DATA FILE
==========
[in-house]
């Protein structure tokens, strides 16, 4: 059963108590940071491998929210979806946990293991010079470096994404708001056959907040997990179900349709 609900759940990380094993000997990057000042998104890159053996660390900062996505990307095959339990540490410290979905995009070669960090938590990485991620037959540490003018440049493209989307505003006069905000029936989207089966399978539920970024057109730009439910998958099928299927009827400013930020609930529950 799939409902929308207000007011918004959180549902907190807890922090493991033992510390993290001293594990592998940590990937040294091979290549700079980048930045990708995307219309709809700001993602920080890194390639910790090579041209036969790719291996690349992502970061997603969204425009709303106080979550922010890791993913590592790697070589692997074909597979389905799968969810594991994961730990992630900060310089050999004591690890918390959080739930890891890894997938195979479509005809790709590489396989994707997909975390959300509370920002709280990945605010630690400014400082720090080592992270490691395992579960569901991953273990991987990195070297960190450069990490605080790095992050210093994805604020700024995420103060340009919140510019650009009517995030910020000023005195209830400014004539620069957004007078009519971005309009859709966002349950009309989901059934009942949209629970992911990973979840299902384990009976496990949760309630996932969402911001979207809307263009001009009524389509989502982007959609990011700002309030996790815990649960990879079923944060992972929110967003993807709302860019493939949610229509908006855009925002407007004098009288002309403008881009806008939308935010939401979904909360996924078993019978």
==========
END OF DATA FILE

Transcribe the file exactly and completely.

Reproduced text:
[in-house]
């Protein structure tokens, strides 16, 4: 059963108590940071491998929210979806946990293991010079470096994404708001056959907040997990179900349709 609900759940990380094993000997990057000042998104890159053996660390900062996505990307095959339990540490410290979905995009070669960090938590990485991620037959540490003018440049493209989307505003006069905000029936989207089966399978539920970024057109730009439910998958099928299927009827400013930020609930529950 799939409902929308207000007011918004959180549902907190807890922090493991033992510390993290001293594990592998940590990937040294091979290549700079980048930045990708995307219309709809700001993602920080890194390639910790090579041209036969790719291996690349992502970061997603969204425009709303106080979550922010890791993913590592790697070589692997074909597979389905799968969810594991994961730990992630900060310089050999004591690890918390959080739930890891890894997938195979479509005809790709590489396989994707997909975390959300509370920002709280990945605010630690400014400082720090080592992270490691395992579960569901991953273990991987990195070297960190450069990490605080790095992050210093994805604020700024995420103060340009919140510019650009009517995030910020000023005195209830400014004539620069957004007078009519971005309009859709966002349950009309989901059934009942949209629970992911990973979840299902384990009976496990949760309630996932969402911001979207809307263009001009009524389509989502982007959609990011700002309030996790815990649960990879079923944060992972929110967003993807709302860019493939949610229509908006855009925002407007004098009288002309403008881009806008939308935010939401979904909360996924078993019978």